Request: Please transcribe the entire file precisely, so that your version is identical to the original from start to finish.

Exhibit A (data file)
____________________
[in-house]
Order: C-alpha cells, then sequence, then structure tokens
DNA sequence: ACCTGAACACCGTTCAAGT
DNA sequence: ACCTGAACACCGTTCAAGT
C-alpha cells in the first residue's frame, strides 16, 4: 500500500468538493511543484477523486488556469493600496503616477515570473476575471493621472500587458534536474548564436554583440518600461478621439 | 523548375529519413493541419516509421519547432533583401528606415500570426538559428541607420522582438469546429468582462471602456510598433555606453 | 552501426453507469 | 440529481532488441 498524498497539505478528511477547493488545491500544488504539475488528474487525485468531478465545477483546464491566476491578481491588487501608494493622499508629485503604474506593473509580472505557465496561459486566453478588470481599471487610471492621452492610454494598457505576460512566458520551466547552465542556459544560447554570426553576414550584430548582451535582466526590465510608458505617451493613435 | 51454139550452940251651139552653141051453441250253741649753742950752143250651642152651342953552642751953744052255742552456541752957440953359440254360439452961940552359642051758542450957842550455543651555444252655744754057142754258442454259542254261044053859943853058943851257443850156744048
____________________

[in-house]
Order: C-alpha cells, then sequence, then structure tokens
DNA sequence: ACCTGAACACCGTTCAAGT
DNA sequence: ACCTGAACACCGTTCAAGT
C-alpha cells in the first residue's frame, strides 16, 4: 500500500468538493511543484477523486488556469493600496503616477515570473476575471493621472500587458534536474548564436554583440518600461478621439 | 523548375529519413493541419516509421519547432533583401528606415500570426538559428541607420522582438469546429468582462471602456510598433555606453 | 552501426453507469 | 440529481532488441 498524498497539505478528511477547493488545491500544488504539475488528474487525485468531478465545477483546464491566476491578481491588487501608494493622499508629485503604474506593473509580472505557465496561459486566453478588470481599471487610471492621452492610454494598457505576460512566458520551466547552465542556459544560447554570426553576414550584430548582451535582466526590465510608458505617451493613435 | 51454139550452940251651139552653141051453441250253741649753742950752143250651642152651342953552642751953744052255742552456541752957440953359440254360439452961940552359642051758542450957842550455543651555444252655744754057142754258442454259542254261044053859943853058943851257443850156744048